Immunisation is one of the most effective public health interventions in reducing morbidity and mortality from infectious diseases.  However, vaccine preventable diseases still occur in Australia despite ready access to safe and effective vaccines. This can lead to increased use of GP services, time away from school and work, hospitalisation, disability, and premature death. 

WA Primary Health alliance aims to improve childhood immunisation rates and immunisation coverage in a wider context such as preventable hospital admissions (influenza and pneumococcal disease in children and the elderly as well as pertussis), in Aboriginal Health (timeliness of immunisation and adult immunisation) as well as Aged Care and Population Health (vulnerable populations, chronic disease, outbreaks of vaccine preventable diseases and epidemics).

For further information or support with immunisation, contact the Practice Assist Team or email WAPHA's Immunisation Team.  

Immunisation Information and Resources

Australian Immunisation Register (AIR)

The Australian Immunisation Register (AIR) is a national register that records vaccines given to people of all ages in Australia.

The AIR can only accept immunisation information from recognised vaccination providers in Australia. This means the AIR cannot accept any information from parents.

Medical practitioners, midwives and nurse practitioners with a Medicare provider number are:
  • automatically recognised as vaccination providers, and
  • authorised to record or get immunisation data from the AIR
Practice Assist, through WA Primary Health Alliance (WAPHA), collaborates with the WA Immunisation Networks to develop strategies for continuing to improve awareness and uptake of vaccinations both in the community and in general practice. 

National Immunisation Program (NIP)

The National Immunisation Program (NIP) aims to increase national immunisation coverage to help reduce diseases that can be prevented by vaccination.

The program provides free essential vaccines to protect eligible people against a range of diseases.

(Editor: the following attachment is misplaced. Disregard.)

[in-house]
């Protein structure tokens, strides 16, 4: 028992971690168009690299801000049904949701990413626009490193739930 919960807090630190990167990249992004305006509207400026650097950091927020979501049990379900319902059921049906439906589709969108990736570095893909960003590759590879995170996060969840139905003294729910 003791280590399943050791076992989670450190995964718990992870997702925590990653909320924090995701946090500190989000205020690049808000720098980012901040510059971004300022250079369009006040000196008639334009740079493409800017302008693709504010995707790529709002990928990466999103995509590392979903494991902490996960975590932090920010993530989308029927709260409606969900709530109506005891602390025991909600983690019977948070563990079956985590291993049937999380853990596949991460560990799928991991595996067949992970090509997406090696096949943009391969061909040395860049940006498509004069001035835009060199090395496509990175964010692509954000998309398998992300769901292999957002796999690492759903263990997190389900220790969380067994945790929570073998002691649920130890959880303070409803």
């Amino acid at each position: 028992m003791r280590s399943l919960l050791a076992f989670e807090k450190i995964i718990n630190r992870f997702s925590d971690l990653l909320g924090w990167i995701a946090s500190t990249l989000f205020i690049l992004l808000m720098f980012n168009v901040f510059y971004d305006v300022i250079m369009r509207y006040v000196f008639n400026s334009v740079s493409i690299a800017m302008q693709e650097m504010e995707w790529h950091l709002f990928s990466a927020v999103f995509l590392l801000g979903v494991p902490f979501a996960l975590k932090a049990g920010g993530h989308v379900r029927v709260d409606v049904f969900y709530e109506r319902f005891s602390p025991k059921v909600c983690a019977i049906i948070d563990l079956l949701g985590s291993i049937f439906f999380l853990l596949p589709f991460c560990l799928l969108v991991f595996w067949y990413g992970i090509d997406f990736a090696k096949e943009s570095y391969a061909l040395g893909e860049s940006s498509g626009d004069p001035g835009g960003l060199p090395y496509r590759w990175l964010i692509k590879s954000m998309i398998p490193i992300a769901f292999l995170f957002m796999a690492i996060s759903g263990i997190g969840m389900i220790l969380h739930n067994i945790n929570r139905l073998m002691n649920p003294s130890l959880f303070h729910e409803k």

The program is an established collaborative program involving the Australian Government along with State and Territory Governments.

The Australian Government is responsible for National immunisation policy and the purchase of vaccines covered by the program.

The State and Territory Governments are responsible for coordination and oversight of immunisation service delivery and distribution of vaccines. 

Vaccine Adverse Events and Administration Mistakes

An Adverse Event Following Immunisation (AEFI) as described by the online Australian Immunisation Handbook is any negative reaction that follows vaccination. It does not necessarily have a causal relationship with the vaccine.

The adverse event may be any:
  • unfavourable or unintended sign
  • unfavourable or unintended symptom
  • disease
  • abnormal laboratory finding
These events may be caused by the vaccine(s) or may occur by chance (that is, the event would have occurred regardless of vaccination).

Mild events, such as fever, pain or redness at the site of injection, tiredness and aches and pains commonly occur after vaccination with some vaccines and should be anticipated.

Under the Public Health Act 2005, events following immunisation are a notifiable condition. It is very important that all AEFI are reported, particularly if serious or unexpected, as this will enable vaccine safety issues to be identified and managed appropriately as soon as possible.

Vaccination Administration Errors (VAEs) can occur due to errors in vaccine preparation, handling, storage or administration and can be associated with immunisation error-related reactions. Identification and follow-up of VAEs can identify and correct immunisation error-related reactions in a timely manner, and essential to ensuring the quality and safety of a vaccination service.

It is the responsibility of the immunisation provider to manage VAEs and should seek advice from their Public Health Unit if required. VAEs that result in a suspected adverse event following immunisation, must be reported to WA Department of Health.

Cold Chain Management

The cold chain is the system of transporting and storing vaccines within the safe temperature range of 2°C to 8°C. Vaccines can lose their effectiveness if stored outside this temperature range. Most  Vaccines are destroyed by freezing.

Responsibility for cold chain begins from the time the vaccine is manufactured, continues through to the state or territory vaccine distribution centres, and to each immunisation service provider, and ends when the vaccine is administered.

Immunisation Training and Education Resources

WA Primary Health Alliance (WAPHA) Webinars

Practice Assist acknowledges and pays respect to the Traditional Owners and Elders of this country and recognises the significant importance of their cultural heritage, values and beliefs and how these contribute to the positive health and wellbeing of the whole community.

While the Australian Government Department of Health has contributed to the funding of this website, the information on this website does not necessarily reflect the views of the Australian Government and is not advice that is provided, or information that is endorsed, by the Australian Government. The Australian Government is not responsible in negligence or otherwise for any injury, loss or damage however arising from the use of or reliance on the information provided on this website.